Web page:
# Range $R=[0,1]$ of function with domain $(0,1)$

Is there a function g continuous in the domain $(0,1)$ with range $R=[0,1]$.

This is a first semester calculus question, therefore I am curious about the depth someone has to reach to prove this one. I believe that simple stating that for any function f that in domain $(0,1)$ $$\lim_{x\to z^-} f(x)= \lim_{x\to z^+} f(x) =f(z)$$ is true $\forall z\in (0,1)$ because the Range has no discontinuities is not enough.

• I don't understand your question: you haven't written a statement to prove yet. You just said "let $g$ satisfy two properties" without a conclusion.
– user296602
Commented Mar 6, 2018 at 21:32
• Well, I just reread it and you are right, I'll try to rephrase it. Commented Mar 6, 2018 at 22:27
• The answers here already seem to address the question, but just as an instructional moment.. If you had the thought that for continuous functions, the pre-image of closed sets must be closed, the pre-image of the range is the domain, but $[0,1]$ is closed whereas $(0,1)$ is open, keep in mind that it's being relatively open/closed that matters (i.e., $(0,1)$ is relatively closed in $(0,1)$). Commented Mar 6, 2018 at 22:51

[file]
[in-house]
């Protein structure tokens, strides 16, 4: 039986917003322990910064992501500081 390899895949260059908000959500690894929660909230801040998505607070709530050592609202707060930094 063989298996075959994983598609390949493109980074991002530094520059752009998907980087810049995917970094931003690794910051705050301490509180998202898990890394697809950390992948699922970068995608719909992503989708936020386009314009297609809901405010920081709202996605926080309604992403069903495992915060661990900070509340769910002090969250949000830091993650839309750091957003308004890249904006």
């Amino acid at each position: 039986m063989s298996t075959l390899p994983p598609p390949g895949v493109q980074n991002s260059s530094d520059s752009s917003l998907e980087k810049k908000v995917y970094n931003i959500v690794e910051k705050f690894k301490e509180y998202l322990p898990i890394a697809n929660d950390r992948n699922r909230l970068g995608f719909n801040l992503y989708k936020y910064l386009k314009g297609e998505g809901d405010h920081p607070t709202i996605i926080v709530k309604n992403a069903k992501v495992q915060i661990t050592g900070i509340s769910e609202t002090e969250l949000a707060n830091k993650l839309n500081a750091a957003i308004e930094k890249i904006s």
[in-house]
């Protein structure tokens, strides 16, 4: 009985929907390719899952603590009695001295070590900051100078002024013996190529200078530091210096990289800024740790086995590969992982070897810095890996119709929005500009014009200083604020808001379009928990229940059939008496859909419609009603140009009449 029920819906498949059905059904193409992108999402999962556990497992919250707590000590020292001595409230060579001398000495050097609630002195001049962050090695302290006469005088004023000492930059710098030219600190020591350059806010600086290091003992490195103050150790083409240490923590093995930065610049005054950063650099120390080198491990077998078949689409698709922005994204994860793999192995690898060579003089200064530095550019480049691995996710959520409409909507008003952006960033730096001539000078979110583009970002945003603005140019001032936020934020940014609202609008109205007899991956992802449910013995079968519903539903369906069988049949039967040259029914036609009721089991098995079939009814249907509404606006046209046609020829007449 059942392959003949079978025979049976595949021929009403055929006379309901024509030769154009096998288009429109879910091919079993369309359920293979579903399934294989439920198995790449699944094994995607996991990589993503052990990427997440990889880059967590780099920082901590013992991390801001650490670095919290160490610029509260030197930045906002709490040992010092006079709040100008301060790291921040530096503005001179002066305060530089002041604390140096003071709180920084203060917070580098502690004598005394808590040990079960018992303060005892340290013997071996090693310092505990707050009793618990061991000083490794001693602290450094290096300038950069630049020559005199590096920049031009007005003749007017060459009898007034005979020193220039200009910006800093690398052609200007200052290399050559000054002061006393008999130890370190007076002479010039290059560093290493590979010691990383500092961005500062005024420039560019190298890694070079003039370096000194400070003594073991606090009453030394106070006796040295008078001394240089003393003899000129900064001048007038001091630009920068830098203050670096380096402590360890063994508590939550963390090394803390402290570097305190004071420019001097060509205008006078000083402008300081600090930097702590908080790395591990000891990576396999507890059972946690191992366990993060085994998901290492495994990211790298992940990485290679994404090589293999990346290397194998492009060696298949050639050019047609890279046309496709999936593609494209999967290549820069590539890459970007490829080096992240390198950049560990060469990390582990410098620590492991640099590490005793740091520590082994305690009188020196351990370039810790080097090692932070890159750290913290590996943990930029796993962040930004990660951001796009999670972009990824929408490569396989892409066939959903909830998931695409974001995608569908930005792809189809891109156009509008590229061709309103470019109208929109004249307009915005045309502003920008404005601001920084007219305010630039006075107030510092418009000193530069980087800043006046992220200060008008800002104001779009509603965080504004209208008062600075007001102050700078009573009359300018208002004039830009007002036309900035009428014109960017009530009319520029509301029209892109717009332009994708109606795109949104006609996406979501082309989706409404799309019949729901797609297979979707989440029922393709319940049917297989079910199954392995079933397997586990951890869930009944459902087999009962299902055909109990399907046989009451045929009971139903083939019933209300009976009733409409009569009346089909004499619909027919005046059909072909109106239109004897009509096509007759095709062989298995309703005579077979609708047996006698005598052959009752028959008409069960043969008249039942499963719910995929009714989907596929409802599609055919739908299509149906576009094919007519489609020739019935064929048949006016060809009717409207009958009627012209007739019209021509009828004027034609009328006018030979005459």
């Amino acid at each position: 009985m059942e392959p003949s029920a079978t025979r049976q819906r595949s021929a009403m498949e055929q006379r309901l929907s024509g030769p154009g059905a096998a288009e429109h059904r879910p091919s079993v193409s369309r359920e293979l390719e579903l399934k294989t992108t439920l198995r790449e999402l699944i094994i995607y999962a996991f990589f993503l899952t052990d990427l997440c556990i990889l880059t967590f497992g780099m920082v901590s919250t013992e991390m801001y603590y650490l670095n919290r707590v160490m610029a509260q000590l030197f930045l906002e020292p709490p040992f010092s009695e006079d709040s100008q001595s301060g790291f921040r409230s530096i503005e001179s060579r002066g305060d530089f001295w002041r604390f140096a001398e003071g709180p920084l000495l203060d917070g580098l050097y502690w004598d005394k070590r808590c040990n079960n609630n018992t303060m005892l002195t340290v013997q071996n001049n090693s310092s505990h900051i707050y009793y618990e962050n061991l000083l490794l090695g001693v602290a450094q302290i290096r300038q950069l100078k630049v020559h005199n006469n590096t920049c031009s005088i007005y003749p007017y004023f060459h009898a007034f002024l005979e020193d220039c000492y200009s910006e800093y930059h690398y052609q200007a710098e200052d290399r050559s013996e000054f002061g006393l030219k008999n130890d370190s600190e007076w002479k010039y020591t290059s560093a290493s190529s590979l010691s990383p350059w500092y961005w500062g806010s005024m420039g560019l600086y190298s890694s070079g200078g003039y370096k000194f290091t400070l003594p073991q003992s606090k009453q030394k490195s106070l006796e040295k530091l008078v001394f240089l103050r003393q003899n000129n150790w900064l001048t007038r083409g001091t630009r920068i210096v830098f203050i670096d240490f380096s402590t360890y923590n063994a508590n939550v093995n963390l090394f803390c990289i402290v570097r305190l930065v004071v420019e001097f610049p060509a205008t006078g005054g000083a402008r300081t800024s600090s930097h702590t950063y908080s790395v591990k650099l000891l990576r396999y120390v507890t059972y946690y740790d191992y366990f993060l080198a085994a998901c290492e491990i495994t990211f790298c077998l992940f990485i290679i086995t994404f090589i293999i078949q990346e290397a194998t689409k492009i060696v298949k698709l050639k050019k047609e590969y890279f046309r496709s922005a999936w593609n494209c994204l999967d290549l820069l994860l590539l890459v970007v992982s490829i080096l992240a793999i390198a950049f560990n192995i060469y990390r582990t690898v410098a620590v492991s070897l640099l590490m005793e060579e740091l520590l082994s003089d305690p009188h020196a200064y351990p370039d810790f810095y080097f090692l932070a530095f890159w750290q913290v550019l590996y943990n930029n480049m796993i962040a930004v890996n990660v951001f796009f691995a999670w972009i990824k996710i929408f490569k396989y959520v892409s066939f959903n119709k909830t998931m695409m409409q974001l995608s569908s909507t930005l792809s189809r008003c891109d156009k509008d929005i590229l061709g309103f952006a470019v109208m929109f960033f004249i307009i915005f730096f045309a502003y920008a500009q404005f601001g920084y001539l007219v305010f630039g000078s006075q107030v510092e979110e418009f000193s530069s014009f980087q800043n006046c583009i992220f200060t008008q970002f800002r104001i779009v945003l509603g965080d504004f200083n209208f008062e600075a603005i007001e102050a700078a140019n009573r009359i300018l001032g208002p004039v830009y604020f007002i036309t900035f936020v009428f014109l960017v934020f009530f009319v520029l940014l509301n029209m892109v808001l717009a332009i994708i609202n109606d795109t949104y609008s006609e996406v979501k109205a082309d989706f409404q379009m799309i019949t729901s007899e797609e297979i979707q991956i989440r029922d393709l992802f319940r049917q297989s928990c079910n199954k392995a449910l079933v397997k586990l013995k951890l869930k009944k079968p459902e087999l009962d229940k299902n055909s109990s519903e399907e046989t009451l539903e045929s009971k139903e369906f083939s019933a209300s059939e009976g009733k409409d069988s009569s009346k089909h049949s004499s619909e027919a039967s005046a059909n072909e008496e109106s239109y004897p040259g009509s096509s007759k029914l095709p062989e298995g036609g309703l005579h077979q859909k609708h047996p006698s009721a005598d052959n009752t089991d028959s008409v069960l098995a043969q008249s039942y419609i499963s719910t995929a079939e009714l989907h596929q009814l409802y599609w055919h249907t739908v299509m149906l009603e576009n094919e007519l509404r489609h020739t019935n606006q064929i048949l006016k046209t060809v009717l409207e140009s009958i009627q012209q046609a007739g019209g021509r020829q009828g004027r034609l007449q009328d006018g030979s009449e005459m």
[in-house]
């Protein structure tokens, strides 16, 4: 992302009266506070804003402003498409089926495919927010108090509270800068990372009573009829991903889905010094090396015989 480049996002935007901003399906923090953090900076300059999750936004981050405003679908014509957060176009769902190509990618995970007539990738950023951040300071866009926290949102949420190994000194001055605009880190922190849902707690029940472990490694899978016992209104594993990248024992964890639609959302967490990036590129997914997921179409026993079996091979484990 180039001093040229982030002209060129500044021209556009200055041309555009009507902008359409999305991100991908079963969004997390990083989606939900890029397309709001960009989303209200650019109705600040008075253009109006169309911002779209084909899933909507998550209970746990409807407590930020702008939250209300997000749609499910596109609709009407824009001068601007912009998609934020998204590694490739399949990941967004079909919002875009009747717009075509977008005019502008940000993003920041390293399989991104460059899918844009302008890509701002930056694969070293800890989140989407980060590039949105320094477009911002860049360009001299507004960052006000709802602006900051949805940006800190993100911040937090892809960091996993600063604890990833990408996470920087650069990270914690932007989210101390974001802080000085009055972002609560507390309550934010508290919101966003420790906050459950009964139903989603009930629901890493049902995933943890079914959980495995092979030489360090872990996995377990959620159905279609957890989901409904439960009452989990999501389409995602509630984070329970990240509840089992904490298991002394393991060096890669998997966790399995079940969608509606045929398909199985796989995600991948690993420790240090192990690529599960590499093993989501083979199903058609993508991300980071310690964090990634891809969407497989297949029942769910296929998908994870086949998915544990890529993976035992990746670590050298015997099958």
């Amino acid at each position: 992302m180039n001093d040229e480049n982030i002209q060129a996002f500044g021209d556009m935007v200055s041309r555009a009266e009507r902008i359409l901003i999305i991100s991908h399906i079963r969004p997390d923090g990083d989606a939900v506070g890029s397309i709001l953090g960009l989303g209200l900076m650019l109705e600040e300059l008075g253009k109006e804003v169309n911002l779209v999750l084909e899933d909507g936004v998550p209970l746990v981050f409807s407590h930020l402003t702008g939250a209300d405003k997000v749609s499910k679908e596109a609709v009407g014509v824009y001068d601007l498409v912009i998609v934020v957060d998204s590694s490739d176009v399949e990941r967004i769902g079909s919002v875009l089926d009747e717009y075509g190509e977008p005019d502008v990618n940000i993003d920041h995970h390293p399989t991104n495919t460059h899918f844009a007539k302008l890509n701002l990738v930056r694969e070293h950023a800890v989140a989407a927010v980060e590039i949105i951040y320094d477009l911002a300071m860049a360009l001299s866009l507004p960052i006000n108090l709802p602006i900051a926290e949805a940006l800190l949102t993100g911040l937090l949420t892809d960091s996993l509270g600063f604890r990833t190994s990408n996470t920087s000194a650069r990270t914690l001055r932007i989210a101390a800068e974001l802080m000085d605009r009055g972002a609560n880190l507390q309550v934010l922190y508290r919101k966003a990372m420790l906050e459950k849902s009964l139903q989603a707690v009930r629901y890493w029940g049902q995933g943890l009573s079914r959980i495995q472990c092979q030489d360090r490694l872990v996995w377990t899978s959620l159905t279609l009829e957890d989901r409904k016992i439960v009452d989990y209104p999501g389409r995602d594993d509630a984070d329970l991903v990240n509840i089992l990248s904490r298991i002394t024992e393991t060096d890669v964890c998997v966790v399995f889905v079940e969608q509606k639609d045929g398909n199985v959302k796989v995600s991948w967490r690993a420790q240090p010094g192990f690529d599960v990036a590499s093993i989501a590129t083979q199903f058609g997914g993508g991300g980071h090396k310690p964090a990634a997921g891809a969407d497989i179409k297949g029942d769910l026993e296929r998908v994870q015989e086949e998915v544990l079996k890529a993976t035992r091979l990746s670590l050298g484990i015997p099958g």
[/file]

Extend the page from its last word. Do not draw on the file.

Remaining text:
1) Yes there exists such function. Take for example $f(x)=\frac{1}{2}(1+\sin(2πx))$.
2) Continuity of $g$ doesn't guarantee that a function has that property. Indeed $g(x)=1$ doesn't have that property.
• Super small comment, but in order to have $\text{Ran} (f) = [0,1]$ on $(0,1)$, you probably want $f(x) = \frac{1}{2} \cdot \left(1 + \sin(2\pi x) \right)$ (i.e., half of what you have for $(1)$) Commented Mar 6, 2018 at 22:47
The simplest continuous function with bounded range familiar to all students of Calc 1 is $f(x) = \sin x$. Its domain is the line and its range is $[-1,1]$. The function $g(x) = \frac 12 (\sin x + 1)$ is continuous, its domain is the line, and its range is $[0,1]$.
To get a continuous function on $(0,1)$ whose range is $[0,1]$ just boost the periods up a bit. Try $g(x) = \frac 12 (\sin 100x + 1)$, for instance.